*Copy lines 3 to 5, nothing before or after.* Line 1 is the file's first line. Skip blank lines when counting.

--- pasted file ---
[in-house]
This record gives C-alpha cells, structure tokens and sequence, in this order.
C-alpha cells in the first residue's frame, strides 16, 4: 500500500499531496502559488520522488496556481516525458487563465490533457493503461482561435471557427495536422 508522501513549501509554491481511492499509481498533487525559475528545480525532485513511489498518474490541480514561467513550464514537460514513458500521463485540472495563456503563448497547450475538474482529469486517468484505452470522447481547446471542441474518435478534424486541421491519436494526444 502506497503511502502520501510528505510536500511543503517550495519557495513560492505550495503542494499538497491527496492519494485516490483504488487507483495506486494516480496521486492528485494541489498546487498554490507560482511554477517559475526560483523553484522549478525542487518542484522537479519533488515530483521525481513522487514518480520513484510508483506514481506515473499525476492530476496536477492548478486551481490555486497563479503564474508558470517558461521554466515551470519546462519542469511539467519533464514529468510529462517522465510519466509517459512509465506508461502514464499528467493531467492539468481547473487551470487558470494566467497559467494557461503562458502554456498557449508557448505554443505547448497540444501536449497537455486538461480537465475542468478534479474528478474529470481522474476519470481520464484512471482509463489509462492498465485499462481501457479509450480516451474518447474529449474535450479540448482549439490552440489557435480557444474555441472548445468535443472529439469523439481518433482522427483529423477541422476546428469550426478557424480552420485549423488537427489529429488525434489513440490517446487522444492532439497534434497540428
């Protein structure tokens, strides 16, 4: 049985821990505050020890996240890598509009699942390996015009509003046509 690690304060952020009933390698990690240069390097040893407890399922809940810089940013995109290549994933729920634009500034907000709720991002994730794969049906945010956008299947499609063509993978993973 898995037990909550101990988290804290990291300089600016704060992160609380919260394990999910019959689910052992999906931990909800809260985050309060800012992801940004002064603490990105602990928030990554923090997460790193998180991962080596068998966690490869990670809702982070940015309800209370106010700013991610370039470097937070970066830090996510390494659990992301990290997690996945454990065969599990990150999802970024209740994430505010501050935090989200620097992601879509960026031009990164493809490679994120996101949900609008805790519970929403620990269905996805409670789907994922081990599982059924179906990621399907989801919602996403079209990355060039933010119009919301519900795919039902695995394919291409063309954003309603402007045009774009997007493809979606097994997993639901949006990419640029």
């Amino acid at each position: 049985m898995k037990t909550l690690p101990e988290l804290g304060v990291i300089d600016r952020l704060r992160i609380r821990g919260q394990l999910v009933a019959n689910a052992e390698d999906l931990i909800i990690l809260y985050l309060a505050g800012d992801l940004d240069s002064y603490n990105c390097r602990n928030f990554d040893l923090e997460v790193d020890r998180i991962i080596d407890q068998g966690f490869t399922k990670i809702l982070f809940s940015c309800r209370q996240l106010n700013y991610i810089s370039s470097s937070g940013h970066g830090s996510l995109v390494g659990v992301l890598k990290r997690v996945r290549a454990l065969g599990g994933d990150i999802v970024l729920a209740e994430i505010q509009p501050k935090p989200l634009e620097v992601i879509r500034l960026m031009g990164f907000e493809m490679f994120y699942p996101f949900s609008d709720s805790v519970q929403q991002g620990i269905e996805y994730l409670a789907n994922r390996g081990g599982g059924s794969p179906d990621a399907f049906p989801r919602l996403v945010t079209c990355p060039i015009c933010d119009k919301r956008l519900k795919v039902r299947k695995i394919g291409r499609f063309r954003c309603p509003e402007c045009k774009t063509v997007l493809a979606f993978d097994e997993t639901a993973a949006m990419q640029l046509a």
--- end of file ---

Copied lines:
C-alpha cells in the first residue's frame, strides 16, 4: 500500500499531496502559488520522488496556481516525458487563465490533457493503461482561435471557427495536422 508522501513549501509554491481511492499509481498533487525559475528545480525532485513511489498518474490541480514561467513550464514537460514513458500521463485540472495563456503563448497547450475538474482529469486517468484505452470522447481547446471542441474518435478534424486541421491519436494526444 502506497503511502502520501510528505510536500511543503517550495519557495513560492505550495503542494499538497491527496492519494485516490483504488487507483495506486494516480496521486492528485494541489498546487498554490507560482511554477517559475526560483523553484522549478525542487518542484522537479519533488515530483521525481513522487514518480520513484510508483506514481506515473499525476492530476496536477492548478486551481490555486497563479503564474508558470517558461521554466515551470519546462519542469511539467519533464514529468510529462517522465510519466509517459512509465506508461502514464499528467493531467492539468481547473487551470487558470494566467497559467494557461503562458502554456498557449508557448505554443505547448497540444501536449497537455486538461480537465475542468478534479474528478474529470481522474476519470481520464484512471482509463489509462492498465485499462481501457479509450480516451474518447474529449474535450479540448482549439490552440489557435480557444474555441472548445468535443472529439469523439481518433482522427483529423477541422476546428469550426478557424480552420485549423488537427489529429488525434489513440490517446487522444492532439497534434497540428
């Protein structure tokens, strides 16, 4: 049985821990505050020890996240890598509009699942390996015009509003046509 690690304060952020009933390698990690240069390097040893407890399922809940810089940013995109290549994933729920634009500034907000709720991002994730794969049906945010956008299947499609063509993978993973 898995037990909550101990988290804290990291300089600016704060992160609380919260394990999910019959689910052992999906931990909800809260985050309060800012992801940004002064603490990105602990928030990554923090997460790193998180991962080596068998966690490869990670809702982070940015309800209370106010700013991610370039470097937070970066830090996510390494659990992301990290997690996945454990065969599990990150999802970024209740994430505010501050935090989200620097992601879509960026031009990164493809490679994120996101949900609008805790519970929403620990269905996805409670789907994922081990599982059924179906990621399907989801919602996403079209990355060039933010119009919301519900795919039902695995394919291409063309954003309603402007045009774009997007493809979606097994997993639901949006990419640029």
């Amino acid at each position: 049985m898995k037990t909550l690690p101990e988290l804290g304060v990291i300089d600016r952020l704060r992160i609380r821990g919260q394990l999910v009933a019959n689910a052992e390698d999906l931990i909800i990690l809260y985050l309060a505050g800012d992801l940004d240069s002064y603490n990105c390097r602990n928030f990554d040893l923090e997460v790193d020890r998180i991962i080596d407890q068998g966690f490869t399922k990670i809702l982070f809940s940015c309800r209370q996240l106010n700013y991610i810089s370039s470097s937070g940013h970066g830090s996510l995109v390494g659990v992301l890598k990290r997690v996945r290549a454990l065969g599990g994933d990150i999802v970024l729920a209740e994430i505010q509009p501050k935090p989200l634009e620097v992601i879509r500034l960026m031009g990164f907000e493809m490679f994120y699942p996101f949900s609008d709720s805790v519970q929403q991002g620990i269905e996805y994730l409670a789907n994922r390996g081990g599982g059924s794969p179906d990621a399907f049906p989801r919602l996403v945010t079209c990355p060039i015009c933010d119009k919301r956008l519900k795919v039902r299947k695995i394919g291409r499609f063309r954003c309603p509003e402007c045009k774009t063509v997007l493809a979606f993978d097994e997993t639901a993973a949006m990419q640029l046509a």